to complete an anti-virus or anti-malware scan depends
on a variety of factors
- The program itself and how its scanning engine is designed to scan: using a signature database vs heuristic scanning or a combination of both.
- Options to scan for spyware, adware, riskware and potentially unwanted programs (PUPS).
- Options to scan memory, boot sectors, registry and alternate data streams (ADS).
- Type of scan performed: Deep, Quick or Custom scanning.
- What action has to be performed when malware is detected.
- A computer's hard drive size.
- Disk used capacity (number of files to include temporary files) that have to be scanned.
- Types of files (.exe, .dll, .sys, .cab, archived, compressed, packed, email, etc) that are scanned.
- Whether external drives are included in the scan.
- Competition for and utilization of system resources by the scanner.
- Other running processes and programs in the background.
- Interference from malware.
- Interference from the user.
-- Note: Using two security scanning engines at the same time can cause each to interfere with the other, cause systems hangs, false detections, unreliable results and other unpredictable behavior.
To speed up your scans, uninstall unnecessary programs, clean out the temporary files
or use ATF Cleaner
first, temporarily disable any other real-time protection tools
, close all open programs and do not use
the computer during the scan. If the scan still seems slow or hangs, then try performing the scan in "safe mode
".Note: It is not unusual for an anti-virus or anti-malware scanner to be suspicious of some compressed, archived, .cab and packed files because they have difficulty reading what is inside them. These kind of files often trigger alerts by security software using heuristic detection because they are resistant to scanning (difficult to read). This resistance may also result in some scanners to stall (hang) on these particular types of files or just ignore (skip) them. Certain files in the System Volume Information Folder like the Tracking.log (created by the Distributed Link Tracking Service to store maintenance information) have also been reported as a source causing some scanners to hang.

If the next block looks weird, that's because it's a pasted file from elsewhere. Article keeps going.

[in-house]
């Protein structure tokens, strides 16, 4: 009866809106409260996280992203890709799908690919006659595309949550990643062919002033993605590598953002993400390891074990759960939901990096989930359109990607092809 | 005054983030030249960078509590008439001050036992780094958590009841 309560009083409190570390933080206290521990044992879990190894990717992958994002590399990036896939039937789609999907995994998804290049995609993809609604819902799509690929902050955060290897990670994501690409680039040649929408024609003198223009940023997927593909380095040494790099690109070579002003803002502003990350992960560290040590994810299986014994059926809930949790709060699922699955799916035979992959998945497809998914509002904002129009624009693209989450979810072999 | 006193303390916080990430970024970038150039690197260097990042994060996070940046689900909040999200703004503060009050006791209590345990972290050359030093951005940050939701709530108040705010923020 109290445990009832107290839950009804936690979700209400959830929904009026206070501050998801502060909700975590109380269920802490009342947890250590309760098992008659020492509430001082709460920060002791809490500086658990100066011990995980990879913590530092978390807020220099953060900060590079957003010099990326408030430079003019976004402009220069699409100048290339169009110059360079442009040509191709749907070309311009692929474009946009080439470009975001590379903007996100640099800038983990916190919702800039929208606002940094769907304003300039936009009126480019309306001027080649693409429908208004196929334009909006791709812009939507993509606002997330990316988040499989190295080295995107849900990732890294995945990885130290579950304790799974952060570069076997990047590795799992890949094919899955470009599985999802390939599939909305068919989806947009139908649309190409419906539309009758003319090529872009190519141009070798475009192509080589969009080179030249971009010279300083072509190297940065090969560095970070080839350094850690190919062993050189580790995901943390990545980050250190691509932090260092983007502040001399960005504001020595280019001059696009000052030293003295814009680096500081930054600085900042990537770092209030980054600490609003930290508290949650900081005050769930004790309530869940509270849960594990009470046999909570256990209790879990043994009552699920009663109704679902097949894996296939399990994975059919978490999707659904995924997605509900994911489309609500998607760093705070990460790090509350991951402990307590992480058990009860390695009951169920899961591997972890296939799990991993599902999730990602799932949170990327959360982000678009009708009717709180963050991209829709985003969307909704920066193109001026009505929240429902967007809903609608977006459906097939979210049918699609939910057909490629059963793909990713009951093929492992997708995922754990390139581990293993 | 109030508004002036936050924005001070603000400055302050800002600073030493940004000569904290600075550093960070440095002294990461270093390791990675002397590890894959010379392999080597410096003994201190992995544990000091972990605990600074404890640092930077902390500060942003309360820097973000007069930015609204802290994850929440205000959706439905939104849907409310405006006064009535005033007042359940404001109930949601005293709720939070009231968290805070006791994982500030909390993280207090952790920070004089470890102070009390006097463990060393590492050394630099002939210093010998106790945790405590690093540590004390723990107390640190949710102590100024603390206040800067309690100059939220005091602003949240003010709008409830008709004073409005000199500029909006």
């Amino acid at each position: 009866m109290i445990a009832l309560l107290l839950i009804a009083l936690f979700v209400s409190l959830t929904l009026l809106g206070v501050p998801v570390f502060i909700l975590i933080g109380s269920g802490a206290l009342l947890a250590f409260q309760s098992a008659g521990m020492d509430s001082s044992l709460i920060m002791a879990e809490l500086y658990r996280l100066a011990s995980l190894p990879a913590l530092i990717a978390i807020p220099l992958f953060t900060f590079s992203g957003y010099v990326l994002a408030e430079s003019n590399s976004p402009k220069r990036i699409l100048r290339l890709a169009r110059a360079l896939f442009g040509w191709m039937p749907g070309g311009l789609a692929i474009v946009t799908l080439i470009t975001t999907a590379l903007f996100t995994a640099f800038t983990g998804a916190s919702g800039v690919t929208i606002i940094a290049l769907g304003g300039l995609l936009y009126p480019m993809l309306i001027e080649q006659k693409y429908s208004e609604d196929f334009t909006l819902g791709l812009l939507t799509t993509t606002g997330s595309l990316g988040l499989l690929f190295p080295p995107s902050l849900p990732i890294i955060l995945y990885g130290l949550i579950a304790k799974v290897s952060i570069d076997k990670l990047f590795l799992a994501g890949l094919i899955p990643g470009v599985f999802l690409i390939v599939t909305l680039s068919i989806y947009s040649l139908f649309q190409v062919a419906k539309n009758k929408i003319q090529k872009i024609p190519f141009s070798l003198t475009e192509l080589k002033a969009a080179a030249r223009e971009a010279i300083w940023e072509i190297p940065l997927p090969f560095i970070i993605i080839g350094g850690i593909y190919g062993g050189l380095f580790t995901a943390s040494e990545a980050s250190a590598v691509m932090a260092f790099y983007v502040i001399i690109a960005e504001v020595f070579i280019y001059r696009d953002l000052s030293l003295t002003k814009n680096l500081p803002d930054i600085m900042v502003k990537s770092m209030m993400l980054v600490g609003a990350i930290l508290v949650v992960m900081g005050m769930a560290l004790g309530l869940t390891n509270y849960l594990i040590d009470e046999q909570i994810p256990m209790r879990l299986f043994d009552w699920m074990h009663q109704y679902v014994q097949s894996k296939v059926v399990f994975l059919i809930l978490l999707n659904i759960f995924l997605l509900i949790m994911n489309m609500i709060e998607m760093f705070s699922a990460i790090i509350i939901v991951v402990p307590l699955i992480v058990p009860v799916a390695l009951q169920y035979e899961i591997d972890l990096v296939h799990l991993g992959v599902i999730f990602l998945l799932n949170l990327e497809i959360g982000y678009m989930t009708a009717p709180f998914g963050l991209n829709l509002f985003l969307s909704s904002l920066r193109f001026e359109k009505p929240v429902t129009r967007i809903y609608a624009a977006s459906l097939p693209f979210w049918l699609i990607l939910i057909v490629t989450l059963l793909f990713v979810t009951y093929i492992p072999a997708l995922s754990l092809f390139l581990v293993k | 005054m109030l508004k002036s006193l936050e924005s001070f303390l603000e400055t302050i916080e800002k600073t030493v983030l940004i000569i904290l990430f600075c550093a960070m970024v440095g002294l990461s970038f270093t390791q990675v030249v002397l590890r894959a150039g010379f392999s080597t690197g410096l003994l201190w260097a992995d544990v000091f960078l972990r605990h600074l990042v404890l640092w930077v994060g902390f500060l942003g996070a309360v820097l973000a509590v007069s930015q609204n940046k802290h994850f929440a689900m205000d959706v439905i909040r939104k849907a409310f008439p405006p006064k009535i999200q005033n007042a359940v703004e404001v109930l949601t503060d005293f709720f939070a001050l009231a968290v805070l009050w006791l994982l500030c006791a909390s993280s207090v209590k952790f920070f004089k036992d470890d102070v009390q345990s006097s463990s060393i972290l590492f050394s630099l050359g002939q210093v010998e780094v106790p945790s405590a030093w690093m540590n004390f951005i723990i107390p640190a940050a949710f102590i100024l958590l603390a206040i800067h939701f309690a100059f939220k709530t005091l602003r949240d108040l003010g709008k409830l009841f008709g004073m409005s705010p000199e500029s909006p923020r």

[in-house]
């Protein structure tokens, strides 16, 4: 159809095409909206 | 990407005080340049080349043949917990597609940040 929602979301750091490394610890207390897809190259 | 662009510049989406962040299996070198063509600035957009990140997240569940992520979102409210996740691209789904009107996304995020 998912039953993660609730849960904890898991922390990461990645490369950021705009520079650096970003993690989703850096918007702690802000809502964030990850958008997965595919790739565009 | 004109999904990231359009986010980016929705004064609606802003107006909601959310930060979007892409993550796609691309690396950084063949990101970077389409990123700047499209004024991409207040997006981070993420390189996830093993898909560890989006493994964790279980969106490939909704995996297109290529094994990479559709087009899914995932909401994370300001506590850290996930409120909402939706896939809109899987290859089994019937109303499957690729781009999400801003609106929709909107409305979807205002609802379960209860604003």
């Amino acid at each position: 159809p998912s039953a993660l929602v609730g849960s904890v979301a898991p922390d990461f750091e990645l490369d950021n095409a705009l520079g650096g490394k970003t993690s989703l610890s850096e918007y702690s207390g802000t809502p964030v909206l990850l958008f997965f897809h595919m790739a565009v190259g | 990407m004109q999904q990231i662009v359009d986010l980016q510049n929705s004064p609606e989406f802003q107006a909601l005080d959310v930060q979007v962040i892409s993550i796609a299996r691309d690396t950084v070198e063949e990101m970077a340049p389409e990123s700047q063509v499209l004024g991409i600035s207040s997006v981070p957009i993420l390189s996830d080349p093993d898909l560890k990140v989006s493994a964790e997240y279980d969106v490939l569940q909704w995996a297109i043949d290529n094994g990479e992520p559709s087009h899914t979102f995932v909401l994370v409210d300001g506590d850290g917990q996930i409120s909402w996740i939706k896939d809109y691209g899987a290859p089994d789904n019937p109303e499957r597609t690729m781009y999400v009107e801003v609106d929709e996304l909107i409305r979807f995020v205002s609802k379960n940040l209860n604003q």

Bleeping Computer DOES NOT recommend the use of registry cleaners/optimizers for several reasons: Registry cleaners are extremely powerful applications that can damage the registry by using aggressive cleaning routines and cause your computer to become unbootable
I have the free evaluation version of Registry Mechanic as well. It detected 568 registry problems.
The Windows registry
is a central repository (database) for storing configuration data, user settings and machine-dependent settings, and options for the operating system. It contains information and settings for all hardware, software, users, and preferences. Whenever a user makes changes to settings, file associations, system policies, or installed software, the changes are reflected and stored in this repository. The registry is a crucial component
because it is where Windows "remembers
" all this information, how it works together, how Windows boots the system and what files it uses when it does. The registry is also a vulnerable subsystem, in that relatively small changes done incorrectly can render the system inoperable
. For a more detailed explanation, read Understanding The Registry
. Not all registry cleaners are created equal
. There are a number of them available but they do not all work entirely the same way. Each vendor uses different criteria as to what constitutes a "bad entry
". One cleaner may find entries on your system that will not cause problems when removed, another may not find the same entries, and still another may want to remove entries required for a program to work. Not all registry cleaners create a backup of the registry before making changes
. If the changes prevent the system from booting up, then there is no backup available to restore it in order to regain functionality. A backup of the registry is essential BEFORE
making any changes to the registry. Improperly removing registry entries can hamper malware disinfection
and make the removal process more difficult if your computer becomes infected. For example, removing malware related registry entries before the infection is properly identified can contribute to system instability and even make the malware undetectable
to removal tools. The usefulness of cleaning the registry is highly overrated and can be dangerous
. In most cases, using a cleaner to remove obsolete, invalid, and erroneous entries does not affect system performance but it can result in "unpredictable results
Unless you have a particular problem that requires a registry edit to correct it, I would suggest you leave the registry alone. Using registry cleaning tools unnecessarily
could lead to disastrous effects on your operating system such as preventing it from ever starting again. For routine use, the benefits to your computer are negligible while the potential risks are great